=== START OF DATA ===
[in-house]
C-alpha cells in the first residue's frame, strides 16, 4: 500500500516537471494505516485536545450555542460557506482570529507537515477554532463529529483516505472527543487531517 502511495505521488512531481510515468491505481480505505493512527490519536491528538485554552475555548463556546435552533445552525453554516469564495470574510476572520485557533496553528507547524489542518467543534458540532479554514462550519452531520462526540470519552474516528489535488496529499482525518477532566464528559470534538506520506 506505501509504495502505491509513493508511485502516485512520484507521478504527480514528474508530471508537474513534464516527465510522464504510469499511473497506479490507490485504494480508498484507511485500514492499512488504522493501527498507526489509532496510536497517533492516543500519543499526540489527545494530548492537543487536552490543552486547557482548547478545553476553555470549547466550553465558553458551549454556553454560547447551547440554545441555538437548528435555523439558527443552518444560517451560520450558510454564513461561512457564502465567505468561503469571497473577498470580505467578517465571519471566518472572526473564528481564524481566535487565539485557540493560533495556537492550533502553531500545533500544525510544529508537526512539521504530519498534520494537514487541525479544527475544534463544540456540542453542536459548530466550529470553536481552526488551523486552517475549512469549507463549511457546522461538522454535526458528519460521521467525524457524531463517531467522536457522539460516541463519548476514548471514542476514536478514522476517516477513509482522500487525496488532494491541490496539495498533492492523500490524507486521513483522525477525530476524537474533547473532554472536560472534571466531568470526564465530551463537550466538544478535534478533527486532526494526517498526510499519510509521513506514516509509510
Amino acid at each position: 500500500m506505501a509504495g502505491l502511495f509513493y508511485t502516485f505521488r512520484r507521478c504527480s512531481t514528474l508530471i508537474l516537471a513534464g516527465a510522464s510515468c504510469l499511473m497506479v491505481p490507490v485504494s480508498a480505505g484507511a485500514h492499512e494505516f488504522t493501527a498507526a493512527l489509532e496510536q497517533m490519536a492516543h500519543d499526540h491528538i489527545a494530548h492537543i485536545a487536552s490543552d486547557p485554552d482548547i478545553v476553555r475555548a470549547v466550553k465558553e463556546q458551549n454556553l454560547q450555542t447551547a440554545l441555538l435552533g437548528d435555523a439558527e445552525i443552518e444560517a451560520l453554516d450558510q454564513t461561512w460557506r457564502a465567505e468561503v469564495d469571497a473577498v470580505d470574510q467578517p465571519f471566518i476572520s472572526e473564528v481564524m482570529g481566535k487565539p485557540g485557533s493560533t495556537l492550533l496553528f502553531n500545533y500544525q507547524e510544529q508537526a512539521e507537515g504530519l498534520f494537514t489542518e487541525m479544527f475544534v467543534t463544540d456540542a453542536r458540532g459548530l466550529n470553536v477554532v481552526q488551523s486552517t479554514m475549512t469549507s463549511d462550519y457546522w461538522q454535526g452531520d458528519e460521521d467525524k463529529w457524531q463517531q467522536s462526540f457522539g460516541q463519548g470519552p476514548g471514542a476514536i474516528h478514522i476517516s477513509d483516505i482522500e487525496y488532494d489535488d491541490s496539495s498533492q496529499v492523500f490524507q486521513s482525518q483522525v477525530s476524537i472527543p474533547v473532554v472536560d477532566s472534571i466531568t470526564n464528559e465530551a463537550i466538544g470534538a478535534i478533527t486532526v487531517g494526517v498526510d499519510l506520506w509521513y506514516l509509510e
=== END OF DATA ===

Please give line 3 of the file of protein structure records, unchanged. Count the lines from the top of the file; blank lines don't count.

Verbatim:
Amino acid at each position: 500500500m506505501a509504495g502505491l502511495f509513493y508511485t502516485f505521488r512520484r507521478c504527480s512531481t514528474l508530471i508537474l516537471a513534464g516527465a510522464s510515468c504510469l499511473m497506479v491505481p490507490v485504494s480508498a480505505g484507511a485500514h492499512e494505516f488504522t493501527a498507526a493512527l489509532e496510536q497517533m490519536a492516543h500519543d499526540h491528538i489527545a494530548h492537543i485536545a487536552s490543552d486547557p485554552d482548547i478545553v476553555r475555548a470549547v466550553k465558553e463556546q458551549n454556553l454560547q450555542t447551547a440554545l441555538l435552533g437548528d435555523a439558527e445552525i443552518e444560517a451560520l453554516d450558510q454564513t461561512w460557506r457564502a465567505e468561503v469564495d469571497a473577498v470580505d470574510q467578517p465571519f471566518i476572520s472572526e473564528v481564524m482570529g481566535k487565539p485557540g485557533s493560533t495556537l492550533l496553528f502553531n500545533y500544525q507547524e510544529q508537526a512539521e507537515g504530519l498534520f494537514t489542518e487541525m479544527f475544534v467543534t463544540d456540542a453542536r458540532g459548530l466550529n470553536v477554532v481552526q488551523s486552517t479554514m475549512t469549507s463549511d462550519y457546522w461538522q454535526g452531520d458528519e460521521d467525524k463529529w457524531q463517531q467522536s462526540f457522539g460516541q463519548g470519552p476514548g471514542a476514536i474516528h478514522i476517516s477513509d483516505i482522500e487525496y488532494d489535488d491541490s496539495s498533492q496529499v492523500f490524507q486521513s482525518q483522525v477525530s476524537i472527543p474533547v473532554v472536560d477532566s472534571i466531568t470526564n464528559e465530551a463537550i466538544g470534538a478535534i478533527t486532526v487531517g494526517v498526510d499519510l506520506w509521513y506514516l509509510e